On housing, it’s YIMBY, not NIMBY

Densely packed housing in Long Beach, looking westward toward the harbor. (Photo: Sergey Novikov, via Shutterstock)

While there are many causes that have contributed to the state’s housing shortage, many people place at least part of the blame on a “not in my backyard” (NIMBY) philosophy. Everyone knows that more housing is needed, but they’d prefer that it was somewhere else. The new advocacy group YIMBY, however, is looking to change attitudes toward housing and changing laws to make housing more possible and more affordable.

What is YIMBY?
YIMBY is a recently founded statewide housing advocacy organization in California that works to address the housing crisis by updating and amending state laws. For instance, multifamily housing options like condos and apartments are banned in many areas of the state; amending the law to allow well-managed multi-unit housing will make room for more housing options.

YIMBY is a play on the older “NIMBY.” The latter meant “not in my backyard,” and described a position where people would support goals that ranged from sustainable power to affordable housing, as long as it wasn’t where the speaker could see it. YIMBY, by contrast, is an affirmative statement from supporters that they want affordable housing and they welcome it in their area.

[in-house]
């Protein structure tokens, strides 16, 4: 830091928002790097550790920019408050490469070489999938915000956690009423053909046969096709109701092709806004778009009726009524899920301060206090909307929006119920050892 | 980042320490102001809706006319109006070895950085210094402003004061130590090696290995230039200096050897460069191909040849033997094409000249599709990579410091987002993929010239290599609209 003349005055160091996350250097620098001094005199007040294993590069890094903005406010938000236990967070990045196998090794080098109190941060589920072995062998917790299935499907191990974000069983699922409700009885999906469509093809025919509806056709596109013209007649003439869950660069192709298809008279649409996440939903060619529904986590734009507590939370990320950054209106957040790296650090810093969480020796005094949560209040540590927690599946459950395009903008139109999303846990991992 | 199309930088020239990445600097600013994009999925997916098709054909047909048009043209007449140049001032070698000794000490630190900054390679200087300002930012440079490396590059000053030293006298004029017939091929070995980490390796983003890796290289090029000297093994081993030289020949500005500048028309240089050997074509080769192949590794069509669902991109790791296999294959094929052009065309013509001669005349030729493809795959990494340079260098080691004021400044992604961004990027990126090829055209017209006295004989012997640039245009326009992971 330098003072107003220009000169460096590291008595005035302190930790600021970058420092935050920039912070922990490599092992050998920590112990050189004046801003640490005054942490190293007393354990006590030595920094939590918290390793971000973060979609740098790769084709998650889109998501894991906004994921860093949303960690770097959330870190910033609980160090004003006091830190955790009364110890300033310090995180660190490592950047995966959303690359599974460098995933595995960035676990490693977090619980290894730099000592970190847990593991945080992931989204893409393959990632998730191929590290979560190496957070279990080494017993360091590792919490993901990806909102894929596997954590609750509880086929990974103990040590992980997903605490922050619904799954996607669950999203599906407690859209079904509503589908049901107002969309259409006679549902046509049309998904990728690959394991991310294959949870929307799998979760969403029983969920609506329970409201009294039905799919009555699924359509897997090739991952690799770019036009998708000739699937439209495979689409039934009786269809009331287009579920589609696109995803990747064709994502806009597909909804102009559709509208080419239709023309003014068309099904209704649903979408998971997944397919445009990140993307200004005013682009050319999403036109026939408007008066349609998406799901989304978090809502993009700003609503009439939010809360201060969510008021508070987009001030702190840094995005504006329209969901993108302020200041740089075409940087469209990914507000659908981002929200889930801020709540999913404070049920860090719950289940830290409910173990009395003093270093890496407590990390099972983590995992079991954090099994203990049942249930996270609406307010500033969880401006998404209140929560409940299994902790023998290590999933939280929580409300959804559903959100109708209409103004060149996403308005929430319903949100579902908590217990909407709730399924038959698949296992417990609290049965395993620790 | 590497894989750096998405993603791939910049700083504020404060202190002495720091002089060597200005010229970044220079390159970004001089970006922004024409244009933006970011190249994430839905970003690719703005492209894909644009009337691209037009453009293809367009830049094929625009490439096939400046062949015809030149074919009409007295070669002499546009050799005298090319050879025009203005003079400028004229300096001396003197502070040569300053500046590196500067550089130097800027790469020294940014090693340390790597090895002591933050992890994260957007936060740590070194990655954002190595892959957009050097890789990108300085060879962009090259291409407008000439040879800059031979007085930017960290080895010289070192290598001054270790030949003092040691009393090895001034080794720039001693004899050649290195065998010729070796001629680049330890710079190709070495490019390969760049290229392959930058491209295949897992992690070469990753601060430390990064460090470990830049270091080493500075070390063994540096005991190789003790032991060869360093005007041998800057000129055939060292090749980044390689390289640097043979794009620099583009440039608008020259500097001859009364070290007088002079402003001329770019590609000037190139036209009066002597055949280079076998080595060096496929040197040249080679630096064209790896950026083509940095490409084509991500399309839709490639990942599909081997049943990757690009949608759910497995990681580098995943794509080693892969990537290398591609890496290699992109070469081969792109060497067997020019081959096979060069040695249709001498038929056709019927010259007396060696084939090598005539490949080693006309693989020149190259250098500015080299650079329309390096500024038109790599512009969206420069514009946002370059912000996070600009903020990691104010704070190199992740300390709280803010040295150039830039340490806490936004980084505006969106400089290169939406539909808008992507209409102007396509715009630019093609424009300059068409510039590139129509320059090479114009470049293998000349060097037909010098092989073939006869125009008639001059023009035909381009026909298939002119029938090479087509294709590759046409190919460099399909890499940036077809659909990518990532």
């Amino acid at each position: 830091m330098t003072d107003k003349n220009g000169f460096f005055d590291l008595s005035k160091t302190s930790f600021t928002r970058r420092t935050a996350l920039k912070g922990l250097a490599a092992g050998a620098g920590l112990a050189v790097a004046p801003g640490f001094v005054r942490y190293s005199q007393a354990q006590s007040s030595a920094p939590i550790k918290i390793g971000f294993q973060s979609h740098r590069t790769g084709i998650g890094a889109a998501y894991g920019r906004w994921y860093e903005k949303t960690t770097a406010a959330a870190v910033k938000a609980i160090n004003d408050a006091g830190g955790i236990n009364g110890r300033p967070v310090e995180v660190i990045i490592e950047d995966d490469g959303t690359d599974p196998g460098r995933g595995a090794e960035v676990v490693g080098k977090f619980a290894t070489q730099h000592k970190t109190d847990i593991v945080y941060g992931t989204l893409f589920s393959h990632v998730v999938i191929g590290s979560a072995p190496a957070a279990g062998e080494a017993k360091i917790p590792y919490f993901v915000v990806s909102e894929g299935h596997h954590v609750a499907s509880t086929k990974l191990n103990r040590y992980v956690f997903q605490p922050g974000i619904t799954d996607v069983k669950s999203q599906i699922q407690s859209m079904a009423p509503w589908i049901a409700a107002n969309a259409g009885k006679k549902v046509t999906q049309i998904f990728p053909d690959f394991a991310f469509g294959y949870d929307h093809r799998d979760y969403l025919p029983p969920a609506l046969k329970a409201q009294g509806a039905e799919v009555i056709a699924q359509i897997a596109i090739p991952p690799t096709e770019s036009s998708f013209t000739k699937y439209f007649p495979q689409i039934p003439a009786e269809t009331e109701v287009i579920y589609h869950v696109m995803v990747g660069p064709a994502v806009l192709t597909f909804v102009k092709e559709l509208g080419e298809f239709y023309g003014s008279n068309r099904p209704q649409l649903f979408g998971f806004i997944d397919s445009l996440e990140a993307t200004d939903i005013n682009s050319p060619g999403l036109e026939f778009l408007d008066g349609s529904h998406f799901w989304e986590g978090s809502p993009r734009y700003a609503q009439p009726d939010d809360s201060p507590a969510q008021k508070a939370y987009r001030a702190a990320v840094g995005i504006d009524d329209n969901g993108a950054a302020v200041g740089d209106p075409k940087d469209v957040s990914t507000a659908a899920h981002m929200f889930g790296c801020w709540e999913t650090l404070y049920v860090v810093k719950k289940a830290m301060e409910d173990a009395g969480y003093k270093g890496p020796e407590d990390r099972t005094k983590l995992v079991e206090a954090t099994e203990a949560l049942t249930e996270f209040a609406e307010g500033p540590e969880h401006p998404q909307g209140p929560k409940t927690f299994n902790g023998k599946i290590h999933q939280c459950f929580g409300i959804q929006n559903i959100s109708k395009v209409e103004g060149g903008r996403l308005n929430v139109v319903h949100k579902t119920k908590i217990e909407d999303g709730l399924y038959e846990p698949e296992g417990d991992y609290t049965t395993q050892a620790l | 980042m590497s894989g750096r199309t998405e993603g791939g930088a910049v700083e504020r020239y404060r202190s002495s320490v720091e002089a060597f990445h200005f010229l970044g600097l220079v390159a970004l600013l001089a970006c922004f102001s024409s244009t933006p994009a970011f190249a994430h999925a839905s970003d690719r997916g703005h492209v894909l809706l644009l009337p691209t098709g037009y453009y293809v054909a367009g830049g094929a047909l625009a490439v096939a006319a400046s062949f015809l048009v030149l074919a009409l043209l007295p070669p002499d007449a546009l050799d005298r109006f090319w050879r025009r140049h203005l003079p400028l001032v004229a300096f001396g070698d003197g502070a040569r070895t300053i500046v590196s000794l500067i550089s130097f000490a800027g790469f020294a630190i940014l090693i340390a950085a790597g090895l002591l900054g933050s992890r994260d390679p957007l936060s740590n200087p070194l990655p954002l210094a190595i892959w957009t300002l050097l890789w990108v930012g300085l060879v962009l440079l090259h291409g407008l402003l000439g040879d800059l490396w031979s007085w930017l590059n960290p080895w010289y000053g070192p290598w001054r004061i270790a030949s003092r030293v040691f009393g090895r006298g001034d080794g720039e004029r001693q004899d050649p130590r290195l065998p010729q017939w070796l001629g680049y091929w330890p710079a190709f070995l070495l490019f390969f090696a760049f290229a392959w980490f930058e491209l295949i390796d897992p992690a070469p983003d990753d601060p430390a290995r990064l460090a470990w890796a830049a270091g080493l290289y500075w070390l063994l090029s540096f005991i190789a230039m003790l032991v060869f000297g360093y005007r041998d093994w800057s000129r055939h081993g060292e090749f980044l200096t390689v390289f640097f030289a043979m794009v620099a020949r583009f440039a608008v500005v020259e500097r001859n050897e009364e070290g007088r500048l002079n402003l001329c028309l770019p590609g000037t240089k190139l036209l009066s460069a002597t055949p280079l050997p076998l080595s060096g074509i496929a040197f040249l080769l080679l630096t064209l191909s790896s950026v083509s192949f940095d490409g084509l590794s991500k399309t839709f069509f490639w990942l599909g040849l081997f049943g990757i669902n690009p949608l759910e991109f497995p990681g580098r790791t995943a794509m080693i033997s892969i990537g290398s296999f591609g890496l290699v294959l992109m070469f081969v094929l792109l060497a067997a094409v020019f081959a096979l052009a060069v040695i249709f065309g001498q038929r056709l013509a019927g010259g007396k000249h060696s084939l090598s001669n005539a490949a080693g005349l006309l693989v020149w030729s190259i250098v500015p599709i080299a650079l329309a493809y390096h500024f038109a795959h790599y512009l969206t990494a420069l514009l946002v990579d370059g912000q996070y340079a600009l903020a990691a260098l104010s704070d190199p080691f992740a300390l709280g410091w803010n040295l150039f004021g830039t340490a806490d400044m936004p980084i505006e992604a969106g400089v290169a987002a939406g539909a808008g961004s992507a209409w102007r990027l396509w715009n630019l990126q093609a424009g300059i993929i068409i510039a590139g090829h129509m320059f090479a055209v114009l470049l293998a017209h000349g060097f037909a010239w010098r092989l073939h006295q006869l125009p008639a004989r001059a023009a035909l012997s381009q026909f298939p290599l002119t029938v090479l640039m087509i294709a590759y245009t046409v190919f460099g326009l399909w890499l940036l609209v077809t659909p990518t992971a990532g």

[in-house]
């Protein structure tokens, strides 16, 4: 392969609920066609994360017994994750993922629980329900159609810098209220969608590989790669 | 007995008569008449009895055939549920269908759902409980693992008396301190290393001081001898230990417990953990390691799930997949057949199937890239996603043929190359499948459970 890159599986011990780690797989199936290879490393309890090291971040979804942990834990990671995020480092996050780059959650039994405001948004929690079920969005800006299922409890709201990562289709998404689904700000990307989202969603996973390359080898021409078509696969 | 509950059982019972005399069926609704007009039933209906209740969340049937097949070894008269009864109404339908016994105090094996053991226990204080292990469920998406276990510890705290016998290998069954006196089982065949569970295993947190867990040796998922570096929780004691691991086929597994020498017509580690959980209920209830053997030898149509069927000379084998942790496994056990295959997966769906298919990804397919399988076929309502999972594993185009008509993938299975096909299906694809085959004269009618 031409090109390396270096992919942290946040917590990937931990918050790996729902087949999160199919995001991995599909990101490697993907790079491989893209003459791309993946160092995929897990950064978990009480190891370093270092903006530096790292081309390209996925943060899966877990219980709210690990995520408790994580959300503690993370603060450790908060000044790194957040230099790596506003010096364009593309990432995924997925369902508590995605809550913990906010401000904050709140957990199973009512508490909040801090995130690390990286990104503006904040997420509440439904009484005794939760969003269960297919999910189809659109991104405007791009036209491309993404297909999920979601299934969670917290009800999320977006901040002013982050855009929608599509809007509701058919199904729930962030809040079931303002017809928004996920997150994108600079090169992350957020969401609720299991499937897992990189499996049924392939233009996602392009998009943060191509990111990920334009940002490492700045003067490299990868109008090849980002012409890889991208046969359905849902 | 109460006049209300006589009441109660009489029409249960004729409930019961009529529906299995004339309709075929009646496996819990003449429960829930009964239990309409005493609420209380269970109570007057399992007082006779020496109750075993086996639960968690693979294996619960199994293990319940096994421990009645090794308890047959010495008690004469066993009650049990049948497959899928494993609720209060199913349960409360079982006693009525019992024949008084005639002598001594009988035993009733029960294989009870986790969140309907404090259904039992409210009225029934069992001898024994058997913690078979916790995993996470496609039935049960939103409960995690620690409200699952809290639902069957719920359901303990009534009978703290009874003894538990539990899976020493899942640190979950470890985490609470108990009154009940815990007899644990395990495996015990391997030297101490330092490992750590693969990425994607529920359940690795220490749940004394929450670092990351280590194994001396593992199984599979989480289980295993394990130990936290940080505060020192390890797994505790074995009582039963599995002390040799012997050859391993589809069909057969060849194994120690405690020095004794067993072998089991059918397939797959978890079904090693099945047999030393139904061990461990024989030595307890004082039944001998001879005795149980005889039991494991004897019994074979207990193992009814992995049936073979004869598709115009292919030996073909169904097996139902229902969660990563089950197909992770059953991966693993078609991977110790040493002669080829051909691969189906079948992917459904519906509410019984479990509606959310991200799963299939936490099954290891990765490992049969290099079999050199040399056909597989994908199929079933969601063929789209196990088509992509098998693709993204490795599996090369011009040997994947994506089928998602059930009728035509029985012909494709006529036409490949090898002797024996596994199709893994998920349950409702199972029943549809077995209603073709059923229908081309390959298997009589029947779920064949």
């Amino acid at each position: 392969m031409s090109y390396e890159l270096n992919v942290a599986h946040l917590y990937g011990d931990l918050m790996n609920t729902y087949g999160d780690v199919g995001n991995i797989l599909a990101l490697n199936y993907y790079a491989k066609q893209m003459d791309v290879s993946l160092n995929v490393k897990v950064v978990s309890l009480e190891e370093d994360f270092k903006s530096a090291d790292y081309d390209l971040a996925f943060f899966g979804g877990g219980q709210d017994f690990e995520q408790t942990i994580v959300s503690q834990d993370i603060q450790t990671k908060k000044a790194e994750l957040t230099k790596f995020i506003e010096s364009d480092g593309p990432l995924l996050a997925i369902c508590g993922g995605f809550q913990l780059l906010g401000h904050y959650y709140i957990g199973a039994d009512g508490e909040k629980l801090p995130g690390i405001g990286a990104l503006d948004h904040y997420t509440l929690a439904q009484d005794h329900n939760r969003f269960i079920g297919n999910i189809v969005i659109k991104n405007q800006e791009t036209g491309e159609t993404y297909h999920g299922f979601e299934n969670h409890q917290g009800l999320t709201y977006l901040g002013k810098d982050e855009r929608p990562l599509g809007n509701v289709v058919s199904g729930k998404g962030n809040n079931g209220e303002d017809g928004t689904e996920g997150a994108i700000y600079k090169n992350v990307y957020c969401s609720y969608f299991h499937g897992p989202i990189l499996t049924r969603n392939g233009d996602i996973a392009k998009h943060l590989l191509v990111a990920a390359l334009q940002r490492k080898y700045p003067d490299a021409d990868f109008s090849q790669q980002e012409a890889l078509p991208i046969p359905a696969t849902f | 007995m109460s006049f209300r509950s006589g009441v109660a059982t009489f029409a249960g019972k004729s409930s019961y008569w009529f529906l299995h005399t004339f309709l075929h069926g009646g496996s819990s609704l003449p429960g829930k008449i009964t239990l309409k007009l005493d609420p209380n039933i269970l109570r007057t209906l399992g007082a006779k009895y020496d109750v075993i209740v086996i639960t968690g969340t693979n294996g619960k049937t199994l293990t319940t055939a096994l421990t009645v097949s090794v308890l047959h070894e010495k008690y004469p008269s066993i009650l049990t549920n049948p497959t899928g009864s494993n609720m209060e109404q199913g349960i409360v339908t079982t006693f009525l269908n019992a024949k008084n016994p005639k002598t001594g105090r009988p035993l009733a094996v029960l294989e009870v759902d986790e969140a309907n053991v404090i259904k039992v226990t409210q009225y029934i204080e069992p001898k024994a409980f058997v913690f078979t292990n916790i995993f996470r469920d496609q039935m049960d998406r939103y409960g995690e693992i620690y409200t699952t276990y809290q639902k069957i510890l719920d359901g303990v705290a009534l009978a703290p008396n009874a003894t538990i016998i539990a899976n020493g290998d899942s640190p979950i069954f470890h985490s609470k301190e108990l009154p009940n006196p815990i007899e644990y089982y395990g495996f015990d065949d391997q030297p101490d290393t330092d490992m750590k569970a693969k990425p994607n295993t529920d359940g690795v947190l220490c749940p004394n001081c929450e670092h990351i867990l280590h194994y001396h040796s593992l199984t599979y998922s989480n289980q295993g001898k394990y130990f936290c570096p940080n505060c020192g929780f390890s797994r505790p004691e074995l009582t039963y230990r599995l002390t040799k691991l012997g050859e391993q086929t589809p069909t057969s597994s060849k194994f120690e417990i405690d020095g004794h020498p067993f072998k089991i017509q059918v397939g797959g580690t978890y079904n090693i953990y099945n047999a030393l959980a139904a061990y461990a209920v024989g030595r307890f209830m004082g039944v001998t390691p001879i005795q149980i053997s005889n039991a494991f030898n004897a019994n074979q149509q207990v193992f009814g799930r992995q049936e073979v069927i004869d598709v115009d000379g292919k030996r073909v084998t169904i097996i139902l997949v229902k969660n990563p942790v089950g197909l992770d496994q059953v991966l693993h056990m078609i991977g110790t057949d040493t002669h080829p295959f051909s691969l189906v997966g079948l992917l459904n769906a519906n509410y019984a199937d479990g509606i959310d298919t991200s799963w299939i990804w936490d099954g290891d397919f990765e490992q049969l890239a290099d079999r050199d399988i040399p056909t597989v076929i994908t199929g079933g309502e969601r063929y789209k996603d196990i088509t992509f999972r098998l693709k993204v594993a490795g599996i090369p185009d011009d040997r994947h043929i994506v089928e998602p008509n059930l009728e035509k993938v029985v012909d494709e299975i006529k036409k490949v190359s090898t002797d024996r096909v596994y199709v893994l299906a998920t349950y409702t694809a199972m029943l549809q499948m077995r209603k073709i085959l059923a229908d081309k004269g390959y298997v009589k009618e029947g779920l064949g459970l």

YIMBY Goals for 2019
In 2018, YIMBY sponsored legislation that would bring housing closer to public transportation centers. While the bill did not make it out of committee, there are plans to bring it and other housing legislation and zoning bills before the state congress again in 2019.

Some bills will address zoning issues. For instance, if land in a specific area is upzoned to allow housing, then land that was previously ineligible for housing developments could be used.

Other bills will address land-use fees. At the current time, it can take a great deal of time, effort and funding to have a housing plan approved. This, in turn, makes housing far more expensive for everyone involved.

By streamlining the process, developers can bring housing projects to fruition far more quickly and affordably. The hope is that these savings will be passed on to consumers, lowering housing prices overall.

There are obviously many pieces of the puzzle that will need to come together to ease California’s housing shortage. But, the activists with YIMBY hope that, by addressing legislative roadblocks, they can make at least the first steps toward affordable housing easier.

Editor’s Note: Anthony Gilbert is a real estate broker in Washington and a member of the REALFX Group.

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